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Host Francesca Rheannon talks to Peter Manseau about his novel [amazon-product text=”SONGS FOR THE BUTCHERS DAUGHTER” type=”text”]1416538712[/amazon-product] and to Elizabeth Hartley Winthrop about her new novel, [amazon-product text=”DECEMBER” type=”text”]0307388573[/amazon-product].
SONGS FOR THE BUTCHER’S DAUGHTER traces the arc of Yiddish life and culture that reached from the 1903 pogroms in Russia to the teeming streets of the Lower East Side in New York. The son of a Catholic priest and nun who left their Church vocations to get married, Peter Manseau knew little about Jewish culture until he got a job working for the National Yiddish Book Center in Amherst MA. In addition to this novel and a memoir, VOWS, Manseau is co-author of KILLING THE BUDDHA. He blogs at killingthebuddha.com, an online magazine of unconventional religious writing.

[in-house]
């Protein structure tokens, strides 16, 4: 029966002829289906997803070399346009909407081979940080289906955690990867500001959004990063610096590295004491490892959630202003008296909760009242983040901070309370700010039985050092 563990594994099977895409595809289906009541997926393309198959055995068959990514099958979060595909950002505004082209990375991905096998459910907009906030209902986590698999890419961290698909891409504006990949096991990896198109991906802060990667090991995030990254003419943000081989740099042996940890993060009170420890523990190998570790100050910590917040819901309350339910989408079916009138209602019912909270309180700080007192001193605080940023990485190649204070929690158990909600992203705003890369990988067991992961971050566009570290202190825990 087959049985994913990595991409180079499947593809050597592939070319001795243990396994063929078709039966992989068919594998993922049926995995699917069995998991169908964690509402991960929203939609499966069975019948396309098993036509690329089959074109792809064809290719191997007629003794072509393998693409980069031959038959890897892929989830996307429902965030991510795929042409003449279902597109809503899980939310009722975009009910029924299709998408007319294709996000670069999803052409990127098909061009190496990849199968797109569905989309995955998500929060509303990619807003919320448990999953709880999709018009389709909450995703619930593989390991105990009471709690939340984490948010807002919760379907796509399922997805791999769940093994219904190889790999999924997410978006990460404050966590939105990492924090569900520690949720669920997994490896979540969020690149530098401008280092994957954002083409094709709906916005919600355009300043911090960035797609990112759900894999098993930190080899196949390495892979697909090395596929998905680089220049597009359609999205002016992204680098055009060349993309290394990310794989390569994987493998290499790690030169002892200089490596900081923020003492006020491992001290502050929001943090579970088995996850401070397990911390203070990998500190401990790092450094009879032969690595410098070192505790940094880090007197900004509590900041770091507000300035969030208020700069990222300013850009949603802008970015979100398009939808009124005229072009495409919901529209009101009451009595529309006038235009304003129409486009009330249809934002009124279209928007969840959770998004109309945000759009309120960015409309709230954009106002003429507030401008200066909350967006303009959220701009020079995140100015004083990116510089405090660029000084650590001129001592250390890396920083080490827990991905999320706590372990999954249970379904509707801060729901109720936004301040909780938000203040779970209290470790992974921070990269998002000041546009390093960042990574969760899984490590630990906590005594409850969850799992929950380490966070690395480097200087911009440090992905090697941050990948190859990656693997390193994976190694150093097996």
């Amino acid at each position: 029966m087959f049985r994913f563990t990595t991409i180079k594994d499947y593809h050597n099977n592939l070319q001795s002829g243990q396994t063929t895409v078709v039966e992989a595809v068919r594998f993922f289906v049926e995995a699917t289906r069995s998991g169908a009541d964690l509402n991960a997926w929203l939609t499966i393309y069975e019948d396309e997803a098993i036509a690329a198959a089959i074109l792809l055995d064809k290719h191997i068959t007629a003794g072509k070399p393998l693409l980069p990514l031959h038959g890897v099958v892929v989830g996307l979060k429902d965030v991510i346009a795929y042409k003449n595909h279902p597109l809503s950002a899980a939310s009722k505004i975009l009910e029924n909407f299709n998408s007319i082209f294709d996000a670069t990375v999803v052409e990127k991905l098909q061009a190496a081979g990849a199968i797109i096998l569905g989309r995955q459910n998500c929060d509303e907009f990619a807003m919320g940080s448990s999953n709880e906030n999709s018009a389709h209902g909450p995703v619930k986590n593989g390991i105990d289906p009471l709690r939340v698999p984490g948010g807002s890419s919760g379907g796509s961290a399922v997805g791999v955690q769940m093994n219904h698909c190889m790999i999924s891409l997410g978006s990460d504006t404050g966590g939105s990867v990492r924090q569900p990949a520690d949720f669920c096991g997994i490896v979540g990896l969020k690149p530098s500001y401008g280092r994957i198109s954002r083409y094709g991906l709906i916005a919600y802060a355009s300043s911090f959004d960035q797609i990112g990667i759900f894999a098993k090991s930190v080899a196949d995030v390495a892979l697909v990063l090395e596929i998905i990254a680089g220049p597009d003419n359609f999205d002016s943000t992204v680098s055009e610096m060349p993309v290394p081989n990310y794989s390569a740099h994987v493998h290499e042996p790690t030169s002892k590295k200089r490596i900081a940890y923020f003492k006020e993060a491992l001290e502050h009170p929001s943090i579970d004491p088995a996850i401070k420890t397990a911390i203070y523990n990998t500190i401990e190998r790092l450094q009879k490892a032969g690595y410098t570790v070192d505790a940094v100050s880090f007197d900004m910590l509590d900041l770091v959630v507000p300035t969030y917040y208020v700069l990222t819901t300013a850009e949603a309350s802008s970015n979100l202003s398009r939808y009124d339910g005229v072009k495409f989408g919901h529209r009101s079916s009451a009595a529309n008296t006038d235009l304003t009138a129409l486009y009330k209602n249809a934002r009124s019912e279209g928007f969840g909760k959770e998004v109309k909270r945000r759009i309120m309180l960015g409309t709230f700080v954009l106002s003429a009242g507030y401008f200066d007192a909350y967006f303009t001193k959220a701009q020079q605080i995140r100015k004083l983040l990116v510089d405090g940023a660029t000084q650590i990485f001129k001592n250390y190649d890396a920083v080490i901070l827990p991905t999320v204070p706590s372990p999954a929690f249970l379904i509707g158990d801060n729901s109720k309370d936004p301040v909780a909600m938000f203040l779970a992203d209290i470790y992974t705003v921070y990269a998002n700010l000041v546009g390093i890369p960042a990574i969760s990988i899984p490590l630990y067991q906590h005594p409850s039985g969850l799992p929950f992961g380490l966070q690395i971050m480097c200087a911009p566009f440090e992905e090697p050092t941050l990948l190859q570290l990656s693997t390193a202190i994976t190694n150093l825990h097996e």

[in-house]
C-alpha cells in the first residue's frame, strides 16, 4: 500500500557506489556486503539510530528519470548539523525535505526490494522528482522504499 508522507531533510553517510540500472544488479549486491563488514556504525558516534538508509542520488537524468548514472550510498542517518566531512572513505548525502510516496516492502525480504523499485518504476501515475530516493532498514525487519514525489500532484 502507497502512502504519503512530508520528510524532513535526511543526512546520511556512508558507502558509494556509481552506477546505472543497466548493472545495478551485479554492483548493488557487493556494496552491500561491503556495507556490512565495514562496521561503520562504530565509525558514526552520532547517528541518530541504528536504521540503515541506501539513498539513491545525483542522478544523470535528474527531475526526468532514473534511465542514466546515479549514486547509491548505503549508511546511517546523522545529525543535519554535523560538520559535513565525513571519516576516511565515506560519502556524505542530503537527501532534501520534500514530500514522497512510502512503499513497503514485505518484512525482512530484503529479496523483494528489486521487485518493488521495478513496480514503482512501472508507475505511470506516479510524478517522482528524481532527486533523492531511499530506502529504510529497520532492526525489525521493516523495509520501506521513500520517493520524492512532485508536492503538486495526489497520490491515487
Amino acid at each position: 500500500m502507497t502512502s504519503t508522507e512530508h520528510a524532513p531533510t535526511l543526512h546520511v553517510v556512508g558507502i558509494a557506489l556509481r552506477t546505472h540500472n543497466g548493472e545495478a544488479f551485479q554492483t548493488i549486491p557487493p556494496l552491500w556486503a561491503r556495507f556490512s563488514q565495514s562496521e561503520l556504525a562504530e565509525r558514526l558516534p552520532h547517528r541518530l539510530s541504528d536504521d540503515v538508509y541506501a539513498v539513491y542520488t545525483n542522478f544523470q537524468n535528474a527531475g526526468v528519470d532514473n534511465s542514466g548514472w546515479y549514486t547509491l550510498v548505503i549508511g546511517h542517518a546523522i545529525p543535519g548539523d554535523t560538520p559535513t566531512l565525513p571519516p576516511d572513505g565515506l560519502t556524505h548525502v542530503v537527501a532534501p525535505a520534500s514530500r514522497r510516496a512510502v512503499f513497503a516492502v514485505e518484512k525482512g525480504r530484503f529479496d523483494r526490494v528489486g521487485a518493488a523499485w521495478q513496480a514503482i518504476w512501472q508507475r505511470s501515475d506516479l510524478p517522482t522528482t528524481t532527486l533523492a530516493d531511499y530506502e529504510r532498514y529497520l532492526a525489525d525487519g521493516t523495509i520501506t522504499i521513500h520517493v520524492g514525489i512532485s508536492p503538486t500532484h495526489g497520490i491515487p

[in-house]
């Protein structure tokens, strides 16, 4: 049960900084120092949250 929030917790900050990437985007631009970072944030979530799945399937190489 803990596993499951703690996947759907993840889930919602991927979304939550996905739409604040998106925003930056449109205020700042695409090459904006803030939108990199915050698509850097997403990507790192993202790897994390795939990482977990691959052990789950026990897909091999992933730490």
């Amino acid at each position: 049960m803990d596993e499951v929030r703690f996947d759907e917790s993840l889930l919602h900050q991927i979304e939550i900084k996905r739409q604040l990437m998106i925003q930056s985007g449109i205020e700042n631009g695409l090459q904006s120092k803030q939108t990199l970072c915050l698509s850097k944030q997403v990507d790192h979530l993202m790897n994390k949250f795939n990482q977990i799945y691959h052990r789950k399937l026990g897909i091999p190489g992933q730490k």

Elizabeth Hartley Winthrop’s novel DECEMBER opens as 11 year old Isabelle has refused to utter a word in nine months. Her parents Wilson and Ruth Carter are at their wit’s end. Four psychiatrists have abandoned her, declaring her silence to be impenetrable. No known trauma has precipitated their daughter’s muteness. It’s November–and her exclusive Manhatten private school is threatening to expel her unless she starts talking again by December. Winthrop’s novel says something about how a child can often act out the larger distress in a family and cause all the family members to confront the necessity of healing.
Also, we hear two poems from Mary Oliver and Seamus Heaney.